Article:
East Antrim MP Sammy Wilson has warned of multiple power blackouts unless an electricity interconnector with the Republic of Ireland is allowed to proceed.
After a meeting at Westminster with representatives of SONI, the body responsible for the distribution network for electricity in Northern Ireland, the DUP man claimed that a combination of green energy policies and Sinn Fein opposition to the building the interconnector “mean that by 2020 or sooner we could face a situation in N.I. where the available supply of electricity was less than the demand resulting in power blackouts or forcible reductions in consumption by industry here”.
Mr Wilson added: “Due to EU directives on emissions of CO2 both Kilroot and Ballylumford will be forced to reduce output electricity from various renewable sources are too unreliable, insufficient to meet demand and anyhow are very costly, the inter connector to the Irish Republic where there is a surplus of supply, is therefore essential.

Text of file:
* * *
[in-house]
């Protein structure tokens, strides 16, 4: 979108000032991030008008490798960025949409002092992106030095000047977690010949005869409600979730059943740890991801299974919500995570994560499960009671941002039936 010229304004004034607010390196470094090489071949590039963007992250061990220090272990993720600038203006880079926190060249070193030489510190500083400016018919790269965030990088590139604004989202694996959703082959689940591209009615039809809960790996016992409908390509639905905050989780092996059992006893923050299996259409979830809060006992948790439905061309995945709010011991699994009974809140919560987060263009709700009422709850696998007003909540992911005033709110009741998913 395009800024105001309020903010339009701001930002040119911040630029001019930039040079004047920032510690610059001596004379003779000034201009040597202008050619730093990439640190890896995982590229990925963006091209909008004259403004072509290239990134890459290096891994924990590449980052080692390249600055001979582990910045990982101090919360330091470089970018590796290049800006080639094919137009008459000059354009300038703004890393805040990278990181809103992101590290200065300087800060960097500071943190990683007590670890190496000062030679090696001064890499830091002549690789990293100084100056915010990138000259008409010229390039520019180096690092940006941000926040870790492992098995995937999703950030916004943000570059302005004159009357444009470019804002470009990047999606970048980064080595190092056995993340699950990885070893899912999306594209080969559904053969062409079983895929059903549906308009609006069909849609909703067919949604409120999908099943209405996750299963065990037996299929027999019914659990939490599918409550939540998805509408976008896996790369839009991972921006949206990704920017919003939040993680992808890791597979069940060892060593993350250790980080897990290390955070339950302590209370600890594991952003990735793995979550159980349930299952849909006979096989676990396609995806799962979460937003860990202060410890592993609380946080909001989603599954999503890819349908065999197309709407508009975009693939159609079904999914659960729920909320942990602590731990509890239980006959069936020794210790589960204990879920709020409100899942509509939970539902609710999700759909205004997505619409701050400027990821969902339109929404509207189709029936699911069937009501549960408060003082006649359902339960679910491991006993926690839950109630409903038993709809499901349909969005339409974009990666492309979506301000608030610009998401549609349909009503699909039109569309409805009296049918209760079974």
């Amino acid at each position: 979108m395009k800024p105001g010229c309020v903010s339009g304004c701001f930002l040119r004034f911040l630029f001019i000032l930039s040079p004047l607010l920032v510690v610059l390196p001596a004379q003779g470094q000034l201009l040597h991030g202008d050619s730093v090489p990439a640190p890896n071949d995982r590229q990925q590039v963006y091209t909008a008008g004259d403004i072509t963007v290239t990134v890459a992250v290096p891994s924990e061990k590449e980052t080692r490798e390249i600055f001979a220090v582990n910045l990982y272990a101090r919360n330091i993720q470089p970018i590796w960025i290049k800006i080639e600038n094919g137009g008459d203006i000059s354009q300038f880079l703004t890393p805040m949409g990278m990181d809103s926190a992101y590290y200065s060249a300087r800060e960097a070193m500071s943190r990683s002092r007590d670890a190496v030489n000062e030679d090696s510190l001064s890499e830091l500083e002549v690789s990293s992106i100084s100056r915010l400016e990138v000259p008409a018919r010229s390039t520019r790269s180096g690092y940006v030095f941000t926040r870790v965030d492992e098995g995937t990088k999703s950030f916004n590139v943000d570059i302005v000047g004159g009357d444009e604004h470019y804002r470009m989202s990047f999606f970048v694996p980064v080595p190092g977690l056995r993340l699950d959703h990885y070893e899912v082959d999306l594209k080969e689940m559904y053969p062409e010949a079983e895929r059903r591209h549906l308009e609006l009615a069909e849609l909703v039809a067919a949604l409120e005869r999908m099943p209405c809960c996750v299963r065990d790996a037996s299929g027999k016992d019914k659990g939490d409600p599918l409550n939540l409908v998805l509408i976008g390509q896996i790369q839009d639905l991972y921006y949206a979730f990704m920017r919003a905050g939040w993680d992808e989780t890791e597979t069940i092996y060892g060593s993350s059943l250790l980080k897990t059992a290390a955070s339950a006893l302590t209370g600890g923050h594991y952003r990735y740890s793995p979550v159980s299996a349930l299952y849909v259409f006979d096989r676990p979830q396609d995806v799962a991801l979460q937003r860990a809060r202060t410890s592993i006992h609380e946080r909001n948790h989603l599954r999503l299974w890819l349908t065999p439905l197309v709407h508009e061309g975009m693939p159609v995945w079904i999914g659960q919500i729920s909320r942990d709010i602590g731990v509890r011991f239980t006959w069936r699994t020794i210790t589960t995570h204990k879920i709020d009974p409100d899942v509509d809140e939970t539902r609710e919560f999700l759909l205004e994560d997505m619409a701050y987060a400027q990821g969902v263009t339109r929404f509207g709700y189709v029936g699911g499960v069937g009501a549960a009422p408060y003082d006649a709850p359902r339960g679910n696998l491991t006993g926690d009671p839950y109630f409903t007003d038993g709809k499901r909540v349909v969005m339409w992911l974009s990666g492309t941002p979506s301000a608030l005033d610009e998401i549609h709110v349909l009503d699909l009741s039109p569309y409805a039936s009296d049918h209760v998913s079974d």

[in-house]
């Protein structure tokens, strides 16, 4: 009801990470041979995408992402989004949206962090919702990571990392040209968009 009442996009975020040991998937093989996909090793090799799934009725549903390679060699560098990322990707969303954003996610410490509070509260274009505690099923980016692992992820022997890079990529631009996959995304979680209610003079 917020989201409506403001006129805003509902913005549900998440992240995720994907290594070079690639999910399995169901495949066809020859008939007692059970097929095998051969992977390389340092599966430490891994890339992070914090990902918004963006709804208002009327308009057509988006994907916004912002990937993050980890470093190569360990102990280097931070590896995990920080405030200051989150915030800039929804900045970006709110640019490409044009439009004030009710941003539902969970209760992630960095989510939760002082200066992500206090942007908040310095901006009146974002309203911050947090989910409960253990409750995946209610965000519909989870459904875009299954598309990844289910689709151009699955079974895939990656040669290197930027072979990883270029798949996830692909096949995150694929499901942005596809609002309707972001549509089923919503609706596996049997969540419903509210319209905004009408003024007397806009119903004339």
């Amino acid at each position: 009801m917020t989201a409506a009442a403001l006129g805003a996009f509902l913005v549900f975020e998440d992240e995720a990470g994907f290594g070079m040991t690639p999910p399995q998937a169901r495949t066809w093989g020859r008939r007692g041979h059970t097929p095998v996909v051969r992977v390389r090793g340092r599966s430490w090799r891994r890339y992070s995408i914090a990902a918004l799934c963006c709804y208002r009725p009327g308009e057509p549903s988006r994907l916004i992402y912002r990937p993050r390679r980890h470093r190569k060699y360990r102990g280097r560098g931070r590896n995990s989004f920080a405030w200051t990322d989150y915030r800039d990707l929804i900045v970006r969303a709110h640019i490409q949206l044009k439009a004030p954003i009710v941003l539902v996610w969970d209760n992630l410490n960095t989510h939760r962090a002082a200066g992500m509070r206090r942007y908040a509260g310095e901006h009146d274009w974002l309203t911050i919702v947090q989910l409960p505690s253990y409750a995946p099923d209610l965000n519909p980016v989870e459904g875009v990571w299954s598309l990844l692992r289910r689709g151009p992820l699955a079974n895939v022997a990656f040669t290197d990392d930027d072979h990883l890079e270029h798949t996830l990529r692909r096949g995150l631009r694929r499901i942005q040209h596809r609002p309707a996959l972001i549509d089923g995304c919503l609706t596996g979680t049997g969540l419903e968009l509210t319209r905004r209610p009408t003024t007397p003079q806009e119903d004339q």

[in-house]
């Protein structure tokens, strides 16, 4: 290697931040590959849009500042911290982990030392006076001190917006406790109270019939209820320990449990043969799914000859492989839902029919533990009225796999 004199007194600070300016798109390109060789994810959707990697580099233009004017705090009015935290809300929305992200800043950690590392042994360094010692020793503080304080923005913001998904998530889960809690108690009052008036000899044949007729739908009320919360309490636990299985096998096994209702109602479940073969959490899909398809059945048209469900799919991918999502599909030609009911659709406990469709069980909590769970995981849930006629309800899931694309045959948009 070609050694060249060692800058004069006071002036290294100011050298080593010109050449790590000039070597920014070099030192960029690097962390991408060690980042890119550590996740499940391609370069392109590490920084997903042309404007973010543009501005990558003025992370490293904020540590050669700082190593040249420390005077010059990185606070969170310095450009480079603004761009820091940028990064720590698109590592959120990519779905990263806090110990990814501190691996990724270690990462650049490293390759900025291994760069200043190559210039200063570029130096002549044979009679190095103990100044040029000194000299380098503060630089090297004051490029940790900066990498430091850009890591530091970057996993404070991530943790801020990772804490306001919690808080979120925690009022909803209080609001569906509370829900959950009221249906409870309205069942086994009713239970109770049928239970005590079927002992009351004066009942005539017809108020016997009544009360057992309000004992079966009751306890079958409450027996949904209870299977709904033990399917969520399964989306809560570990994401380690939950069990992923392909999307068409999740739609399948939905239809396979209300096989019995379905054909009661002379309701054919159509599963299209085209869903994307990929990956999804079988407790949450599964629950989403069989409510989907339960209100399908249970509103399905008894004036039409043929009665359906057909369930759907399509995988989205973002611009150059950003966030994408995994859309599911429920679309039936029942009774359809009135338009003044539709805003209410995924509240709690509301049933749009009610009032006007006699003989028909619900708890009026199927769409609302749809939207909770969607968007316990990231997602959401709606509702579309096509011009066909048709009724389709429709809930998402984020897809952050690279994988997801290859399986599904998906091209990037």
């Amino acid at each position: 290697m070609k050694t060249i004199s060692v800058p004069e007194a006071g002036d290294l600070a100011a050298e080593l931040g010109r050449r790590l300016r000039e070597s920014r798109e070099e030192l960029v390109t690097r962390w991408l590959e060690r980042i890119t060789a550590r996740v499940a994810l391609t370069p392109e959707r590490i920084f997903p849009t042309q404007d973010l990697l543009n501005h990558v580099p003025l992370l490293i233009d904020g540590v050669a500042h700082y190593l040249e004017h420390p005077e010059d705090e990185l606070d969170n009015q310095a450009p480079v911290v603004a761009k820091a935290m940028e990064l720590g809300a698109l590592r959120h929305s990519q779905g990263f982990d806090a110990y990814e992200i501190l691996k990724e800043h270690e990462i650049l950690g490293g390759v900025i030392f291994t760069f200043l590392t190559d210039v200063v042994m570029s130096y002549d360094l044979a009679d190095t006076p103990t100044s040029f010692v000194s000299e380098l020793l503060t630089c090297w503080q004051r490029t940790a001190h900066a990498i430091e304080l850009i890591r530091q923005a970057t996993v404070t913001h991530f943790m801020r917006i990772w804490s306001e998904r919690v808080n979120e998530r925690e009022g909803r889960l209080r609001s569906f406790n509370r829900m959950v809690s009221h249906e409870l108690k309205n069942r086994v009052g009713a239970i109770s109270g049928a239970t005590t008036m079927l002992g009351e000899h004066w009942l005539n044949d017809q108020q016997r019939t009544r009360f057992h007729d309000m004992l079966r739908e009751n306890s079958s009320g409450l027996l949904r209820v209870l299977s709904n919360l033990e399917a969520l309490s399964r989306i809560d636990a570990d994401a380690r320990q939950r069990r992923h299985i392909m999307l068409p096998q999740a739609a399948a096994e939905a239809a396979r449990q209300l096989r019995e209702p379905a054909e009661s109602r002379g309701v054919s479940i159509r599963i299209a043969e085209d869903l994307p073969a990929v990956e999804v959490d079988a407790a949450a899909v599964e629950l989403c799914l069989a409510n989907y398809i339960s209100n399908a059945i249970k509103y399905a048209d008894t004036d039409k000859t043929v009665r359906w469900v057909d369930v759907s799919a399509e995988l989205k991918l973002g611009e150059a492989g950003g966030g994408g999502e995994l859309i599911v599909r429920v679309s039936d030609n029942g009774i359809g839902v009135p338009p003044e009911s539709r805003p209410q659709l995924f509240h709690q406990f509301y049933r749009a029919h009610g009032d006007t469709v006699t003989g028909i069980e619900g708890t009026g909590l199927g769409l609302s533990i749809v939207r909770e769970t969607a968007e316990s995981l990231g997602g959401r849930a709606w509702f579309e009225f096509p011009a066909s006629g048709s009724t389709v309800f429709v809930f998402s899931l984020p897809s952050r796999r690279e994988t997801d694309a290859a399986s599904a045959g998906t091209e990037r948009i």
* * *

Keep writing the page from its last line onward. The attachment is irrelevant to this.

“Sinn Fein and various green groups have been fighting a continuous war against the building of overhead lines through South Armagh, the public inquiry has dragged on but is due to resume in the new year. It is vital that a positive conclusion is reached to this planning application for a power line to connect us to the Republic. The alternative suggested that the line be buried would cost an extra £500m which would be passed on to the consumer, would present technical problems to maintain, would be environmentally damaging and would be far more disruptive to farmers in the area.”
The MP warned: “Unless we can have the certainty of supply which the interconnector offers attempts to attract new industries and foreign investment to N.I. will be undermined. How on one hand can the Industry minister hold out the incentive of lower corporation tax while at the same time not being able to promise investors guaranteed power supplies? On one hand the Greens and Sinn Fein rail against fuel poverty, but then insist on a power distribution solution which adds £500m to the costs of supplying electricity to homes here.
“There must be no delay in the inquiry reaching a conclusion, the commissioner must take into consideration what is at stake economically and there should be no accommodation of the deliberate delaying tactics used by the selfish interests who are holding every electricity consumer to ransom. This is an issue with real potential to cause economic havoc in N.I.,” he added.